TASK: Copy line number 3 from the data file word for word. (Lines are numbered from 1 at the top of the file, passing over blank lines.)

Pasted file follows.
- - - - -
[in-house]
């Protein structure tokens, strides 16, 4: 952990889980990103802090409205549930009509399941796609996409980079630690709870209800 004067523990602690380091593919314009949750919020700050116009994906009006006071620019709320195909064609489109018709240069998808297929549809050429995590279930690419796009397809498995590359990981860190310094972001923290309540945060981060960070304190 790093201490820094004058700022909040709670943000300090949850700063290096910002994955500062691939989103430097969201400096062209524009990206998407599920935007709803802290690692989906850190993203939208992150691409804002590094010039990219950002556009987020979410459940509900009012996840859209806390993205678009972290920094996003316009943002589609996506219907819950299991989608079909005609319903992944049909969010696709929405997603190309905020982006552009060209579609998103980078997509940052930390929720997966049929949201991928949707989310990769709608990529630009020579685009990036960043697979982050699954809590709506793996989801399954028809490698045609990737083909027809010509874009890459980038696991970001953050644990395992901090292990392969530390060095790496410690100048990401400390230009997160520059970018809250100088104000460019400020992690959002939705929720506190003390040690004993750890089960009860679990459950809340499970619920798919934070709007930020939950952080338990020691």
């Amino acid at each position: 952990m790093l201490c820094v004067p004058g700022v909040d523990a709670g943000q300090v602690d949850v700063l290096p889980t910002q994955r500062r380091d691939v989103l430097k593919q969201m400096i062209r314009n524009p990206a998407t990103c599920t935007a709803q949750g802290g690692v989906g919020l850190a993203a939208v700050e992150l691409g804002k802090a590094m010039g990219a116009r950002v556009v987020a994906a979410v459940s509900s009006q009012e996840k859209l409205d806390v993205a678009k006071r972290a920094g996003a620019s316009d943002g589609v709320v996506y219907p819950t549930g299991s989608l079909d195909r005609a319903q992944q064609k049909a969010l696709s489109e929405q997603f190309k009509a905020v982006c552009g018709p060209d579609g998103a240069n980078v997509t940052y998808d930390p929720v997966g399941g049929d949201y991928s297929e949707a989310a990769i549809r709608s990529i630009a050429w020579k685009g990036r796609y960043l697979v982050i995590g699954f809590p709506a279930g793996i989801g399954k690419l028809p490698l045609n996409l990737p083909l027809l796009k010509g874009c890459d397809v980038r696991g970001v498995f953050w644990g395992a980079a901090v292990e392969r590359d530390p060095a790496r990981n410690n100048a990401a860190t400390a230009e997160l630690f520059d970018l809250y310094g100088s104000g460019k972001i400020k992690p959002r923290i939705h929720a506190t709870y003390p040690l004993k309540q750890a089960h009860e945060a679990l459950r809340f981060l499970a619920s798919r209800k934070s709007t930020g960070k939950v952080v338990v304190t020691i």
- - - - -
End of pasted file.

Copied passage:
């Amino acid at each position: 952990m790093l201490c820094v004067p004058g700022v909040d523990a709670g943000q300090v602690d949850v700063l290096p889980t910002q994955r500062r380091d691939v989103l430097k593919q969201m400096i062209r314009n524009p990206a998407t990103c599920t935007a709803q949750g802290g690692v989906g919020l850190a993203a939208v700050e992150l691409g804002k802090a590094m010039g990219a116009r950002v556009v987020a994906a979410v459940s509900s009006q009012e996840k859209l409205d806390v993205a678009k006071r972290a920094g996003a620019s316009d943002g589609v709320v996506y219907p819950t549930g299991s989608l079909d195909r005609a319903q992944q064609k049909a969010l696709s489109e929405q997603f190309k009509a905020v982006c552009g018709p060209d579609g998103a240069n980078v997509t940052y998808d930390p929720v997966g399941g049929d949201y991928s297929e949707a989310a990769i549809r709608s990529i630009a050429w020579k685009g990036r796609y960043l697979v982050i995590g699954f809590p709506a279930g793996i989801g399954k690419l028809p490698l045609n996409l990737p083909l027809l796009k010509g874009c890459d397809v980038r696991g970001v498995f953050w644990g395992a980079a901090v292990e392969r590359d530390p060095a790496r990981n410690n100048a990401a860190t400390a230009e997160l630690f520059d970018l809250y310094g100088s104000g460019k972001i400020k992690p959002r923290i939705h929720a506190t709870y003390p040690l004993k309540q750890a089960h009860e945060a679990l459950r809340f981060l499970a619920s798919r209800k934070s709007t930020g960070k939950v952080v338990v304190t020691i």